In which play by Shakespeare can I find this quote, "When I saw you I fell in love, and you smiled because you knew"?.

7 Answers

katwood001's profile pic

katwood001 | High School Teacher | (Level 2) Assistant Educator

Posted on

This quote is from the Opera Falstaff by Verdi.  Fenton sings it to Nannetta in Act 2 Part 2: 

Come ti vidi
E tu sorridi
Perchè lo sai.

The Italian can be translated to:

"When I saw you I fell in love, and you smiled because you knew."  

It is a lovely opera.  Bioto (mentioned by previous users) who wrote the libretto for the opera plagiarized a lot of quotes from Shakespeare: Henry IV, Romeo and Juliet, Merry Wives of Windsor, and Othello, among others.  This particular line does not exist in ANY of Shakespeare's works.  ( I personally think it is funny that Bioto plagiarized Shakespeare and one of the few lines he actually made up-- credit is given to the Bard.)

So why the confusion?

Blame Facebook and Twitter-  There is also some blame to go to a small print shop that printed it on throw pillows back in the early 2000s and attributed it to Shakespeare.  Truth be known, someone probably found the quote, saw it was from Falstaff, and assumed that Shakespeare wrote it, never realizing that Shakespeare never named a play after one of his most famous characters.  

pohnpei397's profile pic

pohnpei397 | College Teacher | (Level 3) Distinguished Educator

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There is no way that this quote is from any Shakespeare play.  Among other things, it sounds nothing like the kind of language that is used in the plays Shakespeare wrote.

I Googled it, and one place said it's from Romeo and Juliet.  But it definitely is not.  Another said it was from Hamlet.  It's not in there either.

The answer below says this comes from Hamlet Act II, Scene 2.  But it does not.  You can follow the link below, use the "find" function and type in "smile."  The word "smile" never appears in the text.

Finally, some results say it was written by someone called Arrigo Boito who wrote librettos for operas.

At any rate, there's no way this quote is an actual quote from Shakespeare.  He wrote stuff like "Shall I compare thee to a summer's day" and "But soft, what light through yonder window breaks" -- hardly even the same language as the quote you give.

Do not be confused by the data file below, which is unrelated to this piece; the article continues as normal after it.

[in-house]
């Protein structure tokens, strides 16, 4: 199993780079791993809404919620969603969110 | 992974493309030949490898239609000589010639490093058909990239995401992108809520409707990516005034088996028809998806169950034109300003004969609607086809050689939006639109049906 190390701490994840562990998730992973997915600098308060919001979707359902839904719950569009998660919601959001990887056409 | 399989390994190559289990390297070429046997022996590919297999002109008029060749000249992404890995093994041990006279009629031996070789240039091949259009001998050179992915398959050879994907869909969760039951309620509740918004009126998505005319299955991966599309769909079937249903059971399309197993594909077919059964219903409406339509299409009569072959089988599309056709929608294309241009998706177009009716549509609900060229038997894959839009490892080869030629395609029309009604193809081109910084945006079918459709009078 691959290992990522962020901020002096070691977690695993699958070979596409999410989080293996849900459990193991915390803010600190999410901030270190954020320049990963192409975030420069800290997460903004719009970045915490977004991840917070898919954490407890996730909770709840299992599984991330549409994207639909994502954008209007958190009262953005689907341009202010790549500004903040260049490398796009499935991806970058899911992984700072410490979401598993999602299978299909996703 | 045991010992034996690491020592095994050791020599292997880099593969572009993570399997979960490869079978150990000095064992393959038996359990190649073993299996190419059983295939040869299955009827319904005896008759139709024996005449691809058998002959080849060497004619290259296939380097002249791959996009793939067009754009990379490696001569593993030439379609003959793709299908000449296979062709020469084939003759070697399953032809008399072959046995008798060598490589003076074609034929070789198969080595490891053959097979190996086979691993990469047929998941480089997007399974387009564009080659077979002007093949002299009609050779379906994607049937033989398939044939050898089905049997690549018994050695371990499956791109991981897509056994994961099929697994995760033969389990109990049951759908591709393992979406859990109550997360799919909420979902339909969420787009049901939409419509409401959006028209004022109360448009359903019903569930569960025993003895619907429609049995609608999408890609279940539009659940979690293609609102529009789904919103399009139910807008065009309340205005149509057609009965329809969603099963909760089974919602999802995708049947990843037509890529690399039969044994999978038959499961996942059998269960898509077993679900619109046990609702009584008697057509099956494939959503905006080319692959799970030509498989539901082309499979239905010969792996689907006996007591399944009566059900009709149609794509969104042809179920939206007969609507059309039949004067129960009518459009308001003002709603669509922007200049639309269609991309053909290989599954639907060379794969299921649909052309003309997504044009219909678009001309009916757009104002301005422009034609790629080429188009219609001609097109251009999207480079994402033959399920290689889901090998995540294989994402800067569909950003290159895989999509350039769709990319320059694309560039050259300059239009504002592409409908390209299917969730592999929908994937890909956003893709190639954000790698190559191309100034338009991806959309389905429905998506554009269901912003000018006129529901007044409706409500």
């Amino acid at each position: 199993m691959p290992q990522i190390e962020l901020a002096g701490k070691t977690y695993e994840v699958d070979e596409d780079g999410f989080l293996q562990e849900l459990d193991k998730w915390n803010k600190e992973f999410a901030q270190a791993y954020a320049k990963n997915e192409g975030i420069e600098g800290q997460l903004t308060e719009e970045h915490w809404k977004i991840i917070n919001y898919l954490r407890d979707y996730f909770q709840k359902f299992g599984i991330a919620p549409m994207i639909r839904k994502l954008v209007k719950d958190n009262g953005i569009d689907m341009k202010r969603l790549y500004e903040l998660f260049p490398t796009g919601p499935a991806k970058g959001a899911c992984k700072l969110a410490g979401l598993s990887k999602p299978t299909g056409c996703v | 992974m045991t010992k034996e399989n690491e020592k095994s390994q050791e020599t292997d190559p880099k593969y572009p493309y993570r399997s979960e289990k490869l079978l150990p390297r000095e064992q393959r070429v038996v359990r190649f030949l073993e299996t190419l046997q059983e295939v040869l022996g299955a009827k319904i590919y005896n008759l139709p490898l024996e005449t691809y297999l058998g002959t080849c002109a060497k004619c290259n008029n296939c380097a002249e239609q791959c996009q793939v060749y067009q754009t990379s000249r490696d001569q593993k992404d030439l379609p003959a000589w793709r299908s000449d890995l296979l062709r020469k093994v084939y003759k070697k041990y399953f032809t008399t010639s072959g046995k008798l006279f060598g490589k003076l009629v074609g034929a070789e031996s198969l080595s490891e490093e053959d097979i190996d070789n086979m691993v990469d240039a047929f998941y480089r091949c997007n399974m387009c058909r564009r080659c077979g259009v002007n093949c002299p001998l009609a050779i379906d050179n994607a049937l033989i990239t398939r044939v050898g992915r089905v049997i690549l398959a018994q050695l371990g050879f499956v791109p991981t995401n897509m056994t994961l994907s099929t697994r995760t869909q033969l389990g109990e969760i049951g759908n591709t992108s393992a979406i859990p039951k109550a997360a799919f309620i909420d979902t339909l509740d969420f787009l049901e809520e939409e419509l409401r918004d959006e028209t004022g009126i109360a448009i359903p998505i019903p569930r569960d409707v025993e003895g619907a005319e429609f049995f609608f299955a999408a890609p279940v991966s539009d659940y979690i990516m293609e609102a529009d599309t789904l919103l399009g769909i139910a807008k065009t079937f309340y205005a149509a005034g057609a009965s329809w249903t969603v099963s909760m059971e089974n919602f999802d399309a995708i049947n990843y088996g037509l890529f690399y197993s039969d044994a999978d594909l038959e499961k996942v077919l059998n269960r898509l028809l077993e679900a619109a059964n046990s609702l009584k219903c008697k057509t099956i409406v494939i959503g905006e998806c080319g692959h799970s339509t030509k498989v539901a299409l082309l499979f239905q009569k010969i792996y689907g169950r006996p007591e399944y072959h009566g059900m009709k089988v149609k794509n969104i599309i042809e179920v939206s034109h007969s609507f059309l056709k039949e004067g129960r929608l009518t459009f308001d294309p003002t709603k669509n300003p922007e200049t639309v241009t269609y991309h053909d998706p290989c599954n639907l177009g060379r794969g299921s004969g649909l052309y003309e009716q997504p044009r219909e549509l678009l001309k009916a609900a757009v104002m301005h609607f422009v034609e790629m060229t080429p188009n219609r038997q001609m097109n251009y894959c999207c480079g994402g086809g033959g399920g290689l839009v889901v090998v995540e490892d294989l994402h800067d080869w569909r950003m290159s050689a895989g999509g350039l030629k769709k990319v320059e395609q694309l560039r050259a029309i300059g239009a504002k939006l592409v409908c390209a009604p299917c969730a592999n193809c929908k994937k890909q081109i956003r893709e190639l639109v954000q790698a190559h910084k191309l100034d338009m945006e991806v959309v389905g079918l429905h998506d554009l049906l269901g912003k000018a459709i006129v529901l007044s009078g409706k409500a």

User Comments

mkcapen1's profile pic

mkcapen1 | Middle School Teacher | (Level 3) Valedictorian

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 "When I saw you I fell in love. And you smiled because you knew."
Arrigo Boito

I checked on several major quote sights and this is the author of the quote.  I have to agree with pohnpei that the language of the quote is inconsistent with Shakespearean verse.  The style is all wrong and it lacks emphasis and the quality of Shakespeare’s writing.

 Arrigo Boito was a famous poet, writer, and even wrote some very famous operas.

"When I saw you I fell in love. And you smiled because you knew."
Arrigo Boito

His quote has often been used in commercialism like poets before him.  This particular quote I just happened to have on a small picture of a flower that my husband gave me years ago.  Guess what.  It is listed on the picture not as being by Shakespeare, but as being by Boito.






user7443121's profile pic

user7443121 | Student, Graduate | eNotes Newbie

Posted on

"When I saw you I fell in love, and you smiled because you knew." ???

Shakespeare never used 'Modern English'. The diction used here is a 'Modern' one. Well, I don't think Shakespeare belong to our Age (period)? He belonged to an 'Elizabethan Age' where the later part of it, is also known as "The Shakespearean Age". Nevertheless, some says, it's from "Hemlet" and the other, "Romeo and Juliet". I assure that we will never find the exact quote in any of the acts & scenes in both the dramas (play)

                                                                           Thank you.

cassiefabray's profile pic

cassiefabray | Student, Grade 10 | (Level 1) eNoter

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I find answers from users in the internet always so useless, most of the time they are so laughably wrong its horrifying. The Quote is from Hamlet, and I'm not sure, but it should be the second act.